Know the Future, Control the Past

April 30, 2010

Yes, sir.  We’re young, we’re pretty, we’re fast, and no one can beat us.  I should warn you, however, that I don’t really understand duality.  In the past, I’ve read that the duality between compression and error-correction “can be pursued further and is related to a duality between past and future and the notions of control and knowledge. Thus we may have knowledge of the past but cannot control it; we may control the future but have no knowledge of it,” but don’t know what it means.

Should I return to the inner frame of allied informational topics?  In your Human Spark post, you took the Bumpus sparrow data and tried to create knowledge from it.  In particular, you created two plots that showed the importance of various features in predicting survival.  The first used the raw data directly whereas the second tried to apply some “inflation-adjustment” to roughly take into account the fact that typically all parts of a bird scale together.  In particular, the inflation adjustment was to divide all length measurements by the total length, leaving weight, age, and sex unchanged.  This procedure seems to implicitly assume that birds scale isometrically but in actuality, birds scale allometrically.  For example, wing-bone length is related to mass according to a power law.  Similarly, there seems to be an allometric relationship between head and body.  Indeed, scaling laws of a power law form are a central part of mathematical biology and are some of the most prominent examples of symbolically stated laws that arise from the optimization approach.  If allometry is taken into account, do you think there would be much change in the results?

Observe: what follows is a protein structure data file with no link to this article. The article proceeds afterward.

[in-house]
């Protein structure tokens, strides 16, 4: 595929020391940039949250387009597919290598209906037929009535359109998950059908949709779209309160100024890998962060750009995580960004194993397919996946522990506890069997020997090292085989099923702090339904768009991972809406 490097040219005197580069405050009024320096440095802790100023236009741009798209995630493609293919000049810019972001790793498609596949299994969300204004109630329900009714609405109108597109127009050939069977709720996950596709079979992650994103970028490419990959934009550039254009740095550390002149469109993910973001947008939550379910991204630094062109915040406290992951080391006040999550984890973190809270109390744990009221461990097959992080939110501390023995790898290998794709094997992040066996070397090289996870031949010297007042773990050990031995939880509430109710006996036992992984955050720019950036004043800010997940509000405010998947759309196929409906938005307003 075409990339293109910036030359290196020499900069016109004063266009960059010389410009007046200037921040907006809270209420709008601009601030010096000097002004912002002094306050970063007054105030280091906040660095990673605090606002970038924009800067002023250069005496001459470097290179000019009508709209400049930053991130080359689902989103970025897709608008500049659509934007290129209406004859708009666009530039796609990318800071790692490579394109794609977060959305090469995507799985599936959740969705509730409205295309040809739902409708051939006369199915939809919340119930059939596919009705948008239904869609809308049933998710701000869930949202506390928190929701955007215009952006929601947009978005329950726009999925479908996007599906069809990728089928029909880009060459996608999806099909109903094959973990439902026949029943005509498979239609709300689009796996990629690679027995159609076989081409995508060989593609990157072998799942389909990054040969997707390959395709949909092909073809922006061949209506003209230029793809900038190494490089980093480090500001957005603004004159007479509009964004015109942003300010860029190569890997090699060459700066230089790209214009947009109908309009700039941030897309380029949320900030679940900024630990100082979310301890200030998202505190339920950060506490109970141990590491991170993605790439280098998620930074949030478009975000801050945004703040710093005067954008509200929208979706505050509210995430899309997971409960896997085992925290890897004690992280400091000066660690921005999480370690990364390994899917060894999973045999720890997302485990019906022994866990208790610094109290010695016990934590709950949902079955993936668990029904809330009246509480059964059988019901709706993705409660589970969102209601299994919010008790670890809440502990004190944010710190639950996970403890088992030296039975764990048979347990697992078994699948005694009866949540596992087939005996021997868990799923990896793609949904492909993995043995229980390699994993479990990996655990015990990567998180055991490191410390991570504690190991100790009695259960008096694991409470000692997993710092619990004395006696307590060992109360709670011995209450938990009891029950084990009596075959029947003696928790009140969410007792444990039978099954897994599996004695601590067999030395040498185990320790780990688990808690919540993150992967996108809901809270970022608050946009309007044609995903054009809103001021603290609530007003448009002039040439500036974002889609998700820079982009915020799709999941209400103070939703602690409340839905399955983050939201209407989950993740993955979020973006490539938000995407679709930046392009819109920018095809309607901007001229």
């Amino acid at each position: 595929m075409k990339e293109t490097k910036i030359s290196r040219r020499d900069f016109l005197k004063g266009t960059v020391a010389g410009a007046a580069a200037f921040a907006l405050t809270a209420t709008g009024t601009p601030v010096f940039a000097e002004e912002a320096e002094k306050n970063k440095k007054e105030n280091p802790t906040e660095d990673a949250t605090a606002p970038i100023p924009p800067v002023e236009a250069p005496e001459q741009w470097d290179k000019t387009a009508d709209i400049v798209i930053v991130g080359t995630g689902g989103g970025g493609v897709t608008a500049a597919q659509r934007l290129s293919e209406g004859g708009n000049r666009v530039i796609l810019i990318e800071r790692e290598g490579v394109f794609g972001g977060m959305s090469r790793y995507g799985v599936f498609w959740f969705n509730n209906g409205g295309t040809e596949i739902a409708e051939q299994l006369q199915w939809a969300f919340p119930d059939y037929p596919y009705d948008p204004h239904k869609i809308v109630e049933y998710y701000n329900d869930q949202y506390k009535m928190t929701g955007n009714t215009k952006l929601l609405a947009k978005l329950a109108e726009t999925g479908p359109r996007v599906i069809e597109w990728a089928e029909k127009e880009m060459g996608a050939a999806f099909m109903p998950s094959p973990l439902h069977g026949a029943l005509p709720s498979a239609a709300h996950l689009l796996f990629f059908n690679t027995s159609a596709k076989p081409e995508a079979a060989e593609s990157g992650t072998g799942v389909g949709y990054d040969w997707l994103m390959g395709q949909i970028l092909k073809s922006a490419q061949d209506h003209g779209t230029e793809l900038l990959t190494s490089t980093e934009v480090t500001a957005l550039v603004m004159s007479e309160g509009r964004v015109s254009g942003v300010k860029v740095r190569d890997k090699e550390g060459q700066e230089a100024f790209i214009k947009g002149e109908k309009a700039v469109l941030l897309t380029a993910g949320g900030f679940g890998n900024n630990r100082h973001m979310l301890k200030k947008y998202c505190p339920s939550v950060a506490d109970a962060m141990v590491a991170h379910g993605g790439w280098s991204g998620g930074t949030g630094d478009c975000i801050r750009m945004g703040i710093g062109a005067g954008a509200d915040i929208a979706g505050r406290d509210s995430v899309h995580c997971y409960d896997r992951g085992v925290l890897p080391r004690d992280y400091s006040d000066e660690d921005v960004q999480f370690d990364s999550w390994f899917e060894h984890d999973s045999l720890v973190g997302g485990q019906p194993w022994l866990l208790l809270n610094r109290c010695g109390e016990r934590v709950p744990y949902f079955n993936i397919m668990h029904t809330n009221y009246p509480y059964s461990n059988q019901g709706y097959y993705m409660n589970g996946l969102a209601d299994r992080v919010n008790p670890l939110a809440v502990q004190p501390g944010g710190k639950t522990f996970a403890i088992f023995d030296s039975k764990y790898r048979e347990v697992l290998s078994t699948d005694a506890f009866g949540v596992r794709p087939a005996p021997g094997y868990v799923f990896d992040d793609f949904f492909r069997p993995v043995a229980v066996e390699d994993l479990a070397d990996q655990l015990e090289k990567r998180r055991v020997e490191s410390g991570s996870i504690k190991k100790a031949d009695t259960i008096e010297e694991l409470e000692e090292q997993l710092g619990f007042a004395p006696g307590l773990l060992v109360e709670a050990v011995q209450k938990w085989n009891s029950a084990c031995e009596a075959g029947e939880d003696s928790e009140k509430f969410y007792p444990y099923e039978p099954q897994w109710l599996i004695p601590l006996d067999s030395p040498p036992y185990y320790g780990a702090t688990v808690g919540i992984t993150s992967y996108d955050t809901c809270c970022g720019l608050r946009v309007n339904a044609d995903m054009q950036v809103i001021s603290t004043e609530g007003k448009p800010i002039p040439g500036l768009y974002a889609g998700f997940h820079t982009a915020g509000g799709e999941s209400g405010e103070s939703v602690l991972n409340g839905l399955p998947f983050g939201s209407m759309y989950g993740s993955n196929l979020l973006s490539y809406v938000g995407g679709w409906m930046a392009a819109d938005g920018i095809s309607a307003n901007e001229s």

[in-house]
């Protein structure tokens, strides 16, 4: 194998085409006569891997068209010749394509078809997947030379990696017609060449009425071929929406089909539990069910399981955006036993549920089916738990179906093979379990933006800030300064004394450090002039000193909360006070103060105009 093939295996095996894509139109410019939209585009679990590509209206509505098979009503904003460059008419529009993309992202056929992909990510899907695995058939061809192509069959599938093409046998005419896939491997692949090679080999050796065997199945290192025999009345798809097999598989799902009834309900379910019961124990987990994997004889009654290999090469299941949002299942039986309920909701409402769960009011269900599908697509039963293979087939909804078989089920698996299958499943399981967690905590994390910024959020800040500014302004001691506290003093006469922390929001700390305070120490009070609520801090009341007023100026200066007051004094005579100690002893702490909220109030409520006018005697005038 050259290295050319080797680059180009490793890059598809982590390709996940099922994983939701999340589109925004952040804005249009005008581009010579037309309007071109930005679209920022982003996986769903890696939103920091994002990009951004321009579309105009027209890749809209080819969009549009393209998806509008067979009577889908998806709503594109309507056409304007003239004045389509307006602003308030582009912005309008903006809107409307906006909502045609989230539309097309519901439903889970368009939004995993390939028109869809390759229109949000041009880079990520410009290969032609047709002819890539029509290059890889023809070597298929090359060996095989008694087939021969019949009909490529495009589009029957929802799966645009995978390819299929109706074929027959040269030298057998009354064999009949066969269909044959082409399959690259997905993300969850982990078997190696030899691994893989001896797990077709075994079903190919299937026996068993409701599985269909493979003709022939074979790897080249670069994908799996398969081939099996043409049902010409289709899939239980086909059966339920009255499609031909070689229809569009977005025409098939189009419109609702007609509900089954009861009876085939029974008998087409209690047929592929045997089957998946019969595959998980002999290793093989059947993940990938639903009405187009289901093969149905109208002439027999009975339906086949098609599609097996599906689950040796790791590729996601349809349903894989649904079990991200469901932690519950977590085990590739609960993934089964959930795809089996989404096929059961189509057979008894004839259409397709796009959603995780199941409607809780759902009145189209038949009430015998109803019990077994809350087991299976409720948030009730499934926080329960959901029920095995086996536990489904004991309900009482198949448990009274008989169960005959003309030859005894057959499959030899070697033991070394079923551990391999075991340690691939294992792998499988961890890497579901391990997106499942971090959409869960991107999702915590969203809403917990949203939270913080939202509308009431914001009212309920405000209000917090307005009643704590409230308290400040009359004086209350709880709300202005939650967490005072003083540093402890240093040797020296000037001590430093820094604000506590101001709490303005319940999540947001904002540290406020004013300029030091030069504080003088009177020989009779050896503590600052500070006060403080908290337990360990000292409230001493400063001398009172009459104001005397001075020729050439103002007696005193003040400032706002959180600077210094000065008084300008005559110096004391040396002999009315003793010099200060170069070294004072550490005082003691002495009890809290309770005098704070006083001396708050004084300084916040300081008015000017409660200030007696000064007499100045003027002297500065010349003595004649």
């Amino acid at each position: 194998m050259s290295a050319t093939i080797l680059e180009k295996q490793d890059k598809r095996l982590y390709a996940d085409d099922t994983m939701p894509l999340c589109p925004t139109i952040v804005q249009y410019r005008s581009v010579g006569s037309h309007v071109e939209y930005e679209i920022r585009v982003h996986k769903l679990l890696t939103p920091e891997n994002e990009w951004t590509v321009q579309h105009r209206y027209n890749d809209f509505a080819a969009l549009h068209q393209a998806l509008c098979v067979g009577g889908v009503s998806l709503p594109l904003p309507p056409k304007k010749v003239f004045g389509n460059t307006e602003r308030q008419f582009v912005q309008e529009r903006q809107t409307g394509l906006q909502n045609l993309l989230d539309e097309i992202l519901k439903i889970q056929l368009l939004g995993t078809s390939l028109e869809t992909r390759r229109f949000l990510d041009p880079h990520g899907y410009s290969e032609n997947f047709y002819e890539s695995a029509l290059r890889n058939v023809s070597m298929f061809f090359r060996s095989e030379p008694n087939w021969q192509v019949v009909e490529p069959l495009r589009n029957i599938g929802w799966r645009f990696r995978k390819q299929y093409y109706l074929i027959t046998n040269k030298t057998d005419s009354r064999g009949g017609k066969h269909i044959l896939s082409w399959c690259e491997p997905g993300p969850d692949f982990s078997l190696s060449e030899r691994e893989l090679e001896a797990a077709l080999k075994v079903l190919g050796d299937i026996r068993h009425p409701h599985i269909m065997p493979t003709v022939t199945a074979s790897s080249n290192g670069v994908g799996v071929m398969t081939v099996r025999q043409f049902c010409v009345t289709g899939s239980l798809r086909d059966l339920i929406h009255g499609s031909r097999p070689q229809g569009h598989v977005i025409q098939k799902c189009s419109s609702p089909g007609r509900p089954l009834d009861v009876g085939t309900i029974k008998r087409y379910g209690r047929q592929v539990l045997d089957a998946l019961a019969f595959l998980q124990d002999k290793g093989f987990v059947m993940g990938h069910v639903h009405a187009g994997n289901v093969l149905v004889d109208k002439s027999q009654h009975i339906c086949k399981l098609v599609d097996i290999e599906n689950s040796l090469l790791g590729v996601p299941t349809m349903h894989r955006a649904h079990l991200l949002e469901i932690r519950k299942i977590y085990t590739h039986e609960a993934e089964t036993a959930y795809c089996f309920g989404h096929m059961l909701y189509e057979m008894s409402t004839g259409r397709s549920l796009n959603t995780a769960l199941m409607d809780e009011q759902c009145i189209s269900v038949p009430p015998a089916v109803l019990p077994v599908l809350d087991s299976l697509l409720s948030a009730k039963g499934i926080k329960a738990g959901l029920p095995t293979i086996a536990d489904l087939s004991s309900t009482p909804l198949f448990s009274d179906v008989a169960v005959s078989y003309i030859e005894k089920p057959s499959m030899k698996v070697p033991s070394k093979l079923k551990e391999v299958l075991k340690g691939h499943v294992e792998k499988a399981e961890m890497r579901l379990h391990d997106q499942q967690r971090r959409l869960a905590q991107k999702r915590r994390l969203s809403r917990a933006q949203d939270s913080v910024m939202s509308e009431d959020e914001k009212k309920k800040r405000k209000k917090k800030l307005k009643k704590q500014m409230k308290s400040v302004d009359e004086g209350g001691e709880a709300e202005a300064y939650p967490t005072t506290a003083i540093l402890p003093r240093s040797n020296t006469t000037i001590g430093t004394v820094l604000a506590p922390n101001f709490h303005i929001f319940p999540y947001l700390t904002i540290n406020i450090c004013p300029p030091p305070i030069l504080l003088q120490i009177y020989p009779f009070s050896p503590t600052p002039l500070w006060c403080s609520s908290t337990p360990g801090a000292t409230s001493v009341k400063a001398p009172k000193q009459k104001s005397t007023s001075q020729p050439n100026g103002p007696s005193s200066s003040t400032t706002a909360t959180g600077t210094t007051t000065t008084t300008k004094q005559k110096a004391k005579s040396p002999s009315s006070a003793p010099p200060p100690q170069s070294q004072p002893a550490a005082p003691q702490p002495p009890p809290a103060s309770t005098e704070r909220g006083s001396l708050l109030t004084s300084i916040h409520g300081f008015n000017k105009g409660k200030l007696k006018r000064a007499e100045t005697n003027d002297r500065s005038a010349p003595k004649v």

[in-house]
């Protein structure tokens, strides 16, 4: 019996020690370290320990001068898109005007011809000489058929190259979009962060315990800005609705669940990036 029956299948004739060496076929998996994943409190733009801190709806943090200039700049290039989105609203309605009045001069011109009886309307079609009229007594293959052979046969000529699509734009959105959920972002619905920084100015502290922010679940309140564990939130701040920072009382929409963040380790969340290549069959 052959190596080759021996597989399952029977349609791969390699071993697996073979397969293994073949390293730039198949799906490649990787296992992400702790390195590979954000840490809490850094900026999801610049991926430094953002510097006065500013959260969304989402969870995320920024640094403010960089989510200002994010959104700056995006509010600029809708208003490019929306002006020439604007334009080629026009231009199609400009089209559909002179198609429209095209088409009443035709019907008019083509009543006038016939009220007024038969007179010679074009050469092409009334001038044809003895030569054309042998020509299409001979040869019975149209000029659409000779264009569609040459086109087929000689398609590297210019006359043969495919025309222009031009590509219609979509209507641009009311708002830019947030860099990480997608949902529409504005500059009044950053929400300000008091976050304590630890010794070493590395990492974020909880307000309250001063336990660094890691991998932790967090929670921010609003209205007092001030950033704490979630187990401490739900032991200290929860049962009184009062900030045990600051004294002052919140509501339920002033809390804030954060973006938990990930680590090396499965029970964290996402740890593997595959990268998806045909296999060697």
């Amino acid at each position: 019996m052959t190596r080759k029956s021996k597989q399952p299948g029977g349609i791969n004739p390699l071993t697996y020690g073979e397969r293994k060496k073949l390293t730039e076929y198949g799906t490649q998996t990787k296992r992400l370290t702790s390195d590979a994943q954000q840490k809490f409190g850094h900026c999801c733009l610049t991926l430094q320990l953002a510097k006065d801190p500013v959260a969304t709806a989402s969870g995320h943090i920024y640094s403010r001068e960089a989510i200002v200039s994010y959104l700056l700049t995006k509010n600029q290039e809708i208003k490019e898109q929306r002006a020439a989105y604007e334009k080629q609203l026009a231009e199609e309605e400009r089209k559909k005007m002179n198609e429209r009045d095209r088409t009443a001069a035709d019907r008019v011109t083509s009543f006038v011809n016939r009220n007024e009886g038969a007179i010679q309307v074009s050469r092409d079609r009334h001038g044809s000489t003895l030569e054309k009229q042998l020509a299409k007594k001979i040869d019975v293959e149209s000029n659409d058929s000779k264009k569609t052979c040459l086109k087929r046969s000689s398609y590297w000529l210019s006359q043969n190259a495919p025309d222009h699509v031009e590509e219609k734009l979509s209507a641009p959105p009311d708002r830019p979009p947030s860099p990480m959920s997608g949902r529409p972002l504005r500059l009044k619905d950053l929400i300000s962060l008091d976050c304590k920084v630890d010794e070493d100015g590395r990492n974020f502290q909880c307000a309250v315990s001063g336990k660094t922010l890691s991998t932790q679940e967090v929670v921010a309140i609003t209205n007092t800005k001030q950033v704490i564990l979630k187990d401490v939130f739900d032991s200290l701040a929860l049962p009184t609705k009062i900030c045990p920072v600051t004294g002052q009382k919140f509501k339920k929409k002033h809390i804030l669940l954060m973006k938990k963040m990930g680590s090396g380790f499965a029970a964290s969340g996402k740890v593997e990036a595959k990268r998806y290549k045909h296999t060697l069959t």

In fact, this raises the more general question of whether there are any principled methods for commensurating features.  I don’t know much about this topic, but surely this must be a long-standing issue in several branches of study.  Perhaps you can enlighten me.  Moving from supervised learning to exploratory data analysis, the method of principal component analysis (PCA) also implicitly assumes that large variance implies importance, but this could also be subject to the vagaries of commensuration, couldn’t it?  I recently heard Constantine give a talk about extending PCA to settings of high-dimensionality and under adversarial noise, which was rather interesting.  To motivate high dimensions, he used DNA microarrys as an example, but I heard from some biologists last night that these are actually falling out of favor very quickly, so maybe a new example is needed for the beginning of high-dimensional statistics talks.  As you know, PCA is used in population genetics, a field that inherently deals with very high-dimensional data.

Indeed, I think some of the questions about hominids and the evolutionary acquisition of the “human spark” that Alan Alda discussed in the first episode might be answerable using techniques from high-dimensional statistics for archeological genetics.  Definitely a fancier approach than the basic morphological methods he showed (and that are the essence of analyzing the Bumpus data), but whether it is better remains to be seen.



  1. Need something to tell your talk audiences about why it matters?

    Click patterns. On Amazon or Netflix or anything else that tracks users’ attention. Your matrix is users x clicks. You have to reduce the dimension; at stake is an enormous amount of money and the future of privacy.

  2. […] the advantages of being tall.  The principle of allometric scaling, which we previously discussed here, is used in many of the arguments.  The most easily accessible examples are in sports.  For […]

  3. […] had some longstanding interest in allometric scaling laws for various things, and I suppose I’ve made you at least somewhat […]

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